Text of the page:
A Dialogue with Dr. Akbar S. Ahmed

Q. Recently you have launched your book Journey into Europe that is based on your four years of visits, observations and interactions with people of all faiths in the West. Please briefly tell us about this whole project that has finally culminated as a book?


Journey into Europe is a film and book research project about Islam in Europe based on extensive fieldwork my team of researchers and I conducted across the continent over a four-year period. We interviewed community leaders, politicians, religious leaders – chief Rabbis, archbishops, grand muftis – and everyday Europeans of all backgrounds. It is the fourth part of my quartet of studies examining relations between the West and the Muslim world after 9/11. The first book in the quartet, Journey into Islam: The Crisis of Globalization (2007), is based on fieldwork in nine major Muslim countries and examines how people in the Muslim world view the West and what occurred in their societies after 9/11. The second study, Journey into America: The Challenge of Islam (2010), evaluates how people in the United States see Muslims and the place of Islam in American identity. And the third volume in the quartet, The Thistle and the Drone: How America’s War on Terror Became a Global War on Tribal Islam (2013), is concerned with the perspective of tribal peoples living in the interstices between states where the U.S.-led war on terror has been conducted. The goal of the quartet is to build bridges between different communities through knowledge and scholarship so that we, as one human civilization, can learn to live together in peace.


Q. What is the main thesis of the book which you wanted to test and what are the findings?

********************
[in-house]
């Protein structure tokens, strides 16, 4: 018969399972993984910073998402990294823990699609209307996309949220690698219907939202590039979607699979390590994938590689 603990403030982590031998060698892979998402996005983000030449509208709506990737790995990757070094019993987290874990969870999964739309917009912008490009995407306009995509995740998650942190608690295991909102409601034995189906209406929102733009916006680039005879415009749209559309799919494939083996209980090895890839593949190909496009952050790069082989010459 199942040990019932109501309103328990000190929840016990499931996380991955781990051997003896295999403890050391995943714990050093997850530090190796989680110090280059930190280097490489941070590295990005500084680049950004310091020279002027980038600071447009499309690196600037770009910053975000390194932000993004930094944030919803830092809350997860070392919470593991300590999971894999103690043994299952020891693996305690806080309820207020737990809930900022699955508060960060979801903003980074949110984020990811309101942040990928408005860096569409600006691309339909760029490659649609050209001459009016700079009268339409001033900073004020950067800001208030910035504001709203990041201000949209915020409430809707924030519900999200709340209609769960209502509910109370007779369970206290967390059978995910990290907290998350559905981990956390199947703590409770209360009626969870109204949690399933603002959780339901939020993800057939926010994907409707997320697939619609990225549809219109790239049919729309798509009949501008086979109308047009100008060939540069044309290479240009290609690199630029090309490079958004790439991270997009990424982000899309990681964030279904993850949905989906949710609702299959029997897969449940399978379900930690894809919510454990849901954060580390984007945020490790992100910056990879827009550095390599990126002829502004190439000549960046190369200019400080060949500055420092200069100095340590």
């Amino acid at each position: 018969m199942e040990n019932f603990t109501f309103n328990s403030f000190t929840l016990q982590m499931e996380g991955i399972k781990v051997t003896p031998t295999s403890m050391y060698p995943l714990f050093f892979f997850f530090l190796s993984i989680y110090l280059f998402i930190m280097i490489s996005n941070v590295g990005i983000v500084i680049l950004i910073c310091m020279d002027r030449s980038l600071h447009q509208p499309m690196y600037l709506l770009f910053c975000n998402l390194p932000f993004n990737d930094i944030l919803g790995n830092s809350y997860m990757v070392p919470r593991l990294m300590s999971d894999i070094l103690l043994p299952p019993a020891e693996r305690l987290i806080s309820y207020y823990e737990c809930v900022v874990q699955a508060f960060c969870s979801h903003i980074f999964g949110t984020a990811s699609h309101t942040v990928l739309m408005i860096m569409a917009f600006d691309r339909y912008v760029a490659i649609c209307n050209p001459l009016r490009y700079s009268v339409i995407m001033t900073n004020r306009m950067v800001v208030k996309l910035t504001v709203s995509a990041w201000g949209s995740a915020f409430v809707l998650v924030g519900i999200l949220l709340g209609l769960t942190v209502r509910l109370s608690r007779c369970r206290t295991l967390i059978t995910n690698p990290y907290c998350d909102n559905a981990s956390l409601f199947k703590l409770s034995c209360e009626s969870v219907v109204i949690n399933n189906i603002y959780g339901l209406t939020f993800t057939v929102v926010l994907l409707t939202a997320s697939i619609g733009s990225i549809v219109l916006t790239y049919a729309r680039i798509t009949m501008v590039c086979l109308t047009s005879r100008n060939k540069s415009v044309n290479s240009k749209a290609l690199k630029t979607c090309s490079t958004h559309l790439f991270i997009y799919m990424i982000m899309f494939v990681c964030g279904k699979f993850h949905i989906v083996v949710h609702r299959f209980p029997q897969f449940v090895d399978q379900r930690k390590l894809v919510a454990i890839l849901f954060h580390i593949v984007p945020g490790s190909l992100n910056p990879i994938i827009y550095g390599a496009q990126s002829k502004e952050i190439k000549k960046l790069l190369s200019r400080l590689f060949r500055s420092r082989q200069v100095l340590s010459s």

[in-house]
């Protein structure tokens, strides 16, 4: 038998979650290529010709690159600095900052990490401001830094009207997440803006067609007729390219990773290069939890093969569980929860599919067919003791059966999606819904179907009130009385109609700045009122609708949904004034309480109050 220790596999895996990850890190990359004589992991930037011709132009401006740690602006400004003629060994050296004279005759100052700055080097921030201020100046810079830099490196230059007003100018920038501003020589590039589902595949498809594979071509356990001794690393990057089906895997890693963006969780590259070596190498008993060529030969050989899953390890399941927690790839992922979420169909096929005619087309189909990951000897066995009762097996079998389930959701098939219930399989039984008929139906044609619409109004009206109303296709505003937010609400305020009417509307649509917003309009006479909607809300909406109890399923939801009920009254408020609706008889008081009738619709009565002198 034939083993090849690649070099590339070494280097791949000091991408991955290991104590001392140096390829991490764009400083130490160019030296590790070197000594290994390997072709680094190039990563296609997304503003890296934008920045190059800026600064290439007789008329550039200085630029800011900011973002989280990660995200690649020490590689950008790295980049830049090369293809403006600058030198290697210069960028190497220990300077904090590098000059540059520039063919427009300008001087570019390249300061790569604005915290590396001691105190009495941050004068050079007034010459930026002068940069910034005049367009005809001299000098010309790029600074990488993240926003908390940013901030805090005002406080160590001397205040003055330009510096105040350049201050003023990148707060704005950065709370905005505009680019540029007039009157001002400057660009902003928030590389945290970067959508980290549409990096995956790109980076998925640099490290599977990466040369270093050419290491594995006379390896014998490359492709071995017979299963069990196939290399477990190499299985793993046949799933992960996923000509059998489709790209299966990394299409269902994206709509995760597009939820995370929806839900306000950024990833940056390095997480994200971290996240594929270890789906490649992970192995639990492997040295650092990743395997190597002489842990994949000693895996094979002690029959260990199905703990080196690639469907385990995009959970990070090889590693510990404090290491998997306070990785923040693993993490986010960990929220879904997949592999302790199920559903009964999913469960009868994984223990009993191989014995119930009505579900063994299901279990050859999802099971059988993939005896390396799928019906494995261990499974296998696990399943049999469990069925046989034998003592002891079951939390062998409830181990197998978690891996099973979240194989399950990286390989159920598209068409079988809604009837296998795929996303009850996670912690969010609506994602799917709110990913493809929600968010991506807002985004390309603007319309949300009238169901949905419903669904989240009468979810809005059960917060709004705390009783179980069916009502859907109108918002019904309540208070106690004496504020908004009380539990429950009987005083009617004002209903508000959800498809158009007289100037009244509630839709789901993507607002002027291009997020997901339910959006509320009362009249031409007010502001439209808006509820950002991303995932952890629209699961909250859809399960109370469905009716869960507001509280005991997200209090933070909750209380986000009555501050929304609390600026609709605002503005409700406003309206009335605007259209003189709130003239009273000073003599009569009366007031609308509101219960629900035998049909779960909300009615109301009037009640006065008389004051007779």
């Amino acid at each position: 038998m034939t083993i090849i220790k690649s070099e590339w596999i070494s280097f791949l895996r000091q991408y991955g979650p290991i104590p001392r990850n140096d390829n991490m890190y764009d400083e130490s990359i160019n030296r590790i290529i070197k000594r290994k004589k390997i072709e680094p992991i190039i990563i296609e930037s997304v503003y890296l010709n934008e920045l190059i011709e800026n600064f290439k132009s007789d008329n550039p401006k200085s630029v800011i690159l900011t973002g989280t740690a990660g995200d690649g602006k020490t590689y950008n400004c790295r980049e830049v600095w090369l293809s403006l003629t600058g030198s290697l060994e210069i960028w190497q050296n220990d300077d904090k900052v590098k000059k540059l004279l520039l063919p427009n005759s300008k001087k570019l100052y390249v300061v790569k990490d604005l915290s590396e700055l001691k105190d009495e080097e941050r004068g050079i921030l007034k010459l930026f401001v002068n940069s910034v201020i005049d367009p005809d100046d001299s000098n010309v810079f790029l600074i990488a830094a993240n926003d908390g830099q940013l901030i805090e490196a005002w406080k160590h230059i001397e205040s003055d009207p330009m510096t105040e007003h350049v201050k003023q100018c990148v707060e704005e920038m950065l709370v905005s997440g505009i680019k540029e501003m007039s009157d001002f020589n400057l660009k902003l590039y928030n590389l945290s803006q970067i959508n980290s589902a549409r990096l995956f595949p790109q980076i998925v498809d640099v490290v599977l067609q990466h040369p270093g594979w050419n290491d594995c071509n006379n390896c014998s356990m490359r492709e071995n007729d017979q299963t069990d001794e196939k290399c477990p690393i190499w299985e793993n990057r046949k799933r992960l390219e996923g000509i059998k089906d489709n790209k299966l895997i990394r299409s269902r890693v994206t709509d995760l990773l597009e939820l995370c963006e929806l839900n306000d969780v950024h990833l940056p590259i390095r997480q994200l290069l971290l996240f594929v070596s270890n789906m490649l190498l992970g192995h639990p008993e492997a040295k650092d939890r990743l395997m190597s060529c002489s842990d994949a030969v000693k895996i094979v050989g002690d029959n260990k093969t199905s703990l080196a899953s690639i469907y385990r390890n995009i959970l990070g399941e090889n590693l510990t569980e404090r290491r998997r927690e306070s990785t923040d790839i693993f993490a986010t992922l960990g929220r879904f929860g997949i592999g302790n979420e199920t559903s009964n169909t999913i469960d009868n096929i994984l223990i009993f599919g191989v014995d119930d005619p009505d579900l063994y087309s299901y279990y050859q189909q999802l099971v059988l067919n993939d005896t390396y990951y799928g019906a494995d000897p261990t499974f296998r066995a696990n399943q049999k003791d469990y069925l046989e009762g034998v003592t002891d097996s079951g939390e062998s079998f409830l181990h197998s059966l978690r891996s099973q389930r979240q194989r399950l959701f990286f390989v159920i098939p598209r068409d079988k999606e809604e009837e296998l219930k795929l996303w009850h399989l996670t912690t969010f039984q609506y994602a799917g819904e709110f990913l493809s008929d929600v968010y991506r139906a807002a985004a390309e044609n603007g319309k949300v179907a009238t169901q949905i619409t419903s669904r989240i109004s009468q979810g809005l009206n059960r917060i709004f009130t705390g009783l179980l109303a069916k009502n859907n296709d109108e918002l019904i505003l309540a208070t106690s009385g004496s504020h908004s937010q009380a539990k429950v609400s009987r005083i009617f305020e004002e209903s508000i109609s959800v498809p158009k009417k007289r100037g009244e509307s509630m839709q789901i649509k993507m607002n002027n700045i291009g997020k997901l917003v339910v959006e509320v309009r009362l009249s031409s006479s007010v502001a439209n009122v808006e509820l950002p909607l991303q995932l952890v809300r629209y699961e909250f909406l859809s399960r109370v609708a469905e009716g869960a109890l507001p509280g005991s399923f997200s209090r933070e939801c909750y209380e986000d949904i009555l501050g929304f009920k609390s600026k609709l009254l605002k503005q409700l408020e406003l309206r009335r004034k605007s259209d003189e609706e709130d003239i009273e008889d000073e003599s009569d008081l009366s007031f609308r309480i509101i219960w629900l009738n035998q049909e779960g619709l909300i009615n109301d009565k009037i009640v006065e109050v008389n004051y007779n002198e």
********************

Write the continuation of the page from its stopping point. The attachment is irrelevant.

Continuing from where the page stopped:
My study sets out to explore the place of Islam in Europe from the time the first Muslims landed in Spain early in the eighth century, and, in doing so, aims to challenge and refute the increasingly popular thesis propagated by the Far Right that Islam is neither part of Europe nor has contributed to Western Civilization. Many in both the West and the Muslim world are not aware of the long and rich history of Islam’s presence in Europe which begins in the eighth century. We visited places like Spain, Italy, and the Balkans and found rich periods in history where Jews, Christians, and Muslims lived, worked, created, and prospered together. To see Muslims in Europe as a static, unchanging community is historically incorrect.

We have seen the rise of the Islamophobic Far Right, which is now affecting government policy in European countries.  Fortunately, there are still many Europeans who accept Europe’s Muslim communities, wish to coexist with them, and are dedicated towards embracing the Muslim community.   


Q. You have mentioned about wide contributions of the Muslims in the rise of Western Civilization. Please explain in detail which areas have Muslims contributed to significantly and their impact on today’s West? 
We found that Islam has made significant contributions to European history and civilization. Many aspects of European art, science, literature, architecture, and philosophy can be traced back to interactions with Islamic civilization. Islamic scholars, in places like Spain one thousand years ago, are responsible for translating, interpreting, and transmitting the ancient Greek to Europeans, for instance. Staples of everyday life in the West find their roots in Islamic culture. These include the guitar; foods like coffee, oranges, peaches and rice; the cry “Ole!” heard at football games in Europe, which derives from “Allah”; financial terms like tariff, derived from the Arabic tarifah, and check, from sakk; the pointed arches in Gothic Christian churches, which were derived from the pointed arches in mosques; the Dutch tulip, vaccinations against disease; hospitals; the disciplines of alchemy and algebra; the concept of zero; chess; the numeral system; paper; and many facets of the Western university system. In addition, in my book I discuss numerous great European figures who, scholars argue, were influenced by Islam and Islamic culture, including Goethe, Da Vinci, Defoe, Dante, Copernicus, and Descartes. Ibn Firnas experimented with flying, and Averroes in his great studies balanced faith and reason – there are craters named in their honor on the moon.